Article Text

PDF
OP46 Sedentary behaviour of adolescents in Glasgow compared with the rest of Scotland: the mediating effect of the neighbourhood context
  1. KA Levin1,
  2. D Walsh2,
  3. G McCartney3
  1. 1NHS Greater Glasgow and Clyde, Glasgow, UK
  2. 2Glasgow Centre for Population Health, Glasgow, UK
  3. 3NHS Health Scotland, Glasgow, UK

Abstract

Background Studies of adult health have shown poor outcomes for Glasgow compared with the rest of Scotland (RoS). Sedentary behaviour in adolescence is associated with unhealthy snacking, obesity and sleeping difficulties. The aim of this study is to describe sedentary behaviour in Glasgow relative to RoS, and to assess whether sense of belonging, local environment and greenspace use mediate this relationship.

Methods Data from the 2010 Scottish Health Behaviour in School-Aged Children survey were modelled using multilevel linear modelling for outcomes: TV watching (TVW), computer use (CU) and computer game play (CGP) (hours per day), adjusting for age, sex, family structure, family socioeconomic status (SES), school type and rurality

Results Young people’s TVW, CU and CGP was significantly greater in Glasgow than in RoS; respectively, mean = 2.93, 2.38, 2.96 hrs per day in Glasgow, compared with mean = 2.61, 2.04, 2.45 hrs in the RoS. There were clear differences in SES geographically, with only 55% of young people from Glasgow categorised as coming from a family with high SES, compared with 70% living in RoS. Young people had a lower sense of belonging in Glasgow and a poorer perception of their local environment. They also used local greenspace on fewer days per week. Modelling the data and adjusting for demographic factors, showed that young Glaswegians watched TV 0.42 (SE= 0.13) hours more per day. After adjustment for SES and family structure, this reduced to 0.40 (0.12) and after adjustment for local environment became 0.35 (0.12). Under the Sobel test, partial mediation was significant (p = 0.008). Similarly, Glasgow’s CU was on average 0.51 (0.15) greater than RoS, reducing to 0.46 (0.15) after adjustment for SES, and 0.40 (0.14) after adjustment for sense of belonging, perception of local environment and greenspace use. All but greenspace use were found to be significant mediators of the relationship between sedentary behaviour and Glasgow residence. Greenspace use was in fact positively related to CU. CGP was also greater in Glasgow; Beta = 0.42 (0.15) after adjustment for SES, reducing to 0.37 (0.15) on adjustment for sense of belonging capital (p = 0.014 under the Sobel test).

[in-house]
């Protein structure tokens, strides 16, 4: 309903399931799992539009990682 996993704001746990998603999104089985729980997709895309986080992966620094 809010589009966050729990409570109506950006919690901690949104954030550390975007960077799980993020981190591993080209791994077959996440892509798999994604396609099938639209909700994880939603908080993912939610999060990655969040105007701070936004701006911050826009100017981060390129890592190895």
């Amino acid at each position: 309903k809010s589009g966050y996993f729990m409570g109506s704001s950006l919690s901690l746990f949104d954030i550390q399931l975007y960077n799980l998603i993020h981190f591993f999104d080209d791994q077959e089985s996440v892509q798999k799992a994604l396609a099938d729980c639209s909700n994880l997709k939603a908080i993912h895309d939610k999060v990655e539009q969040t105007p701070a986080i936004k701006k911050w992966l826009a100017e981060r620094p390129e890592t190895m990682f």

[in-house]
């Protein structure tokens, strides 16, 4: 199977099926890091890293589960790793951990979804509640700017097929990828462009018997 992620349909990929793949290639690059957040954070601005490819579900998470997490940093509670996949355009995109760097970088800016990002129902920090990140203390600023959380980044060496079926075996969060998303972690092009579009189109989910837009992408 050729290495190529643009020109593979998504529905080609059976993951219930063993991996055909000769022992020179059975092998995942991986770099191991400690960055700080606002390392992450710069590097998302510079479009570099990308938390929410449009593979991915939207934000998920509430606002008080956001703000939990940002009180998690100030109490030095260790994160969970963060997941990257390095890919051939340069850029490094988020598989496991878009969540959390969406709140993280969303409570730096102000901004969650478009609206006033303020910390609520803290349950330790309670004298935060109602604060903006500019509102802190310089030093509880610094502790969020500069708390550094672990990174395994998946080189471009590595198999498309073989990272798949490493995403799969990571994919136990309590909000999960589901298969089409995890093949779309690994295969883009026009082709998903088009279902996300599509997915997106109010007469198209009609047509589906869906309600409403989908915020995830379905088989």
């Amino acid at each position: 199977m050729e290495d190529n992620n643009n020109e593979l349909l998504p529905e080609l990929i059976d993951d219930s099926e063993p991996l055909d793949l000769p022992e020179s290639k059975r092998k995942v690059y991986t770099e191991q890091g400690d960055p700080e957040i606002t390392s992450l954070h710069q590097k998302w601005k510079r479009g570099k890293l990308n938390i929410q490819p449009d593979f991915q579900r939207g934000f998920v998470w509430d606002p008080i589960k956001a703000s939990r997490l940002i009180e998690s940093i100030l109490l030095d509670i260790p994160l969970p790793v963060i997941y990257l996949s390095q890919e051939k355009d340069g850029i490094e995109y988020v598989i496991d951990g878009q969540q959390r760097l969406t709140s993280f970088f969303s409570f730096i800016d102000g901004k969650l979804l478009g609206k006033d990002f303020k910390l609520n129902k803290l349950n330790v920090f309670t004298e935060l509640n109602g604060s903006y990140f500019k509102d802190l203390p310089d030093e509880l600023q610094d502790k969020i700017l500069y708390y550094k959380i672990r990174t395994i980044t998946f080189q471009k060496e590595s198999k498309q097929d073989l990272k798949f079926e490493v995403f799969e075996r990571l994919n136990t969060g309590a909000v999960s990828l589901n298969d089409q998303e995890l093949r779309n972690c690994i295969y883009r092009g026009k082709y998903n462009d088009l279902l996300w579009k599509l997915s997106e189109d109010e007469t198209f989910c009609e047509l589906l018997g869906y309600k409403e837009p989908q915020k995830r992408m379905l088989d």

Conclusion Sedentary behaviour is higher in Glasgow compared with RoS for TV and computer use outcomes. Sense of belonging and perception of local environment partially mediate the relationship between sedentary behaviour and Glasgow residence, explaining albeit only a small proportion (approximately 12%) of the difference. Policy makers should consider the neighbourhood context when addressing adolescent sedentary behaviour.

Keywords
  • sedentary behaviour
  • Glasgow
  • SES
  • adolescents

Statistics from Altmetric.com

Request permissions

If you wish to reuse any or all of this article please use the link below which will take you to the Copyright Clearance Center’s RightsLink service. You will be able to get a quick price and instant permission to reuse the content in many different ways.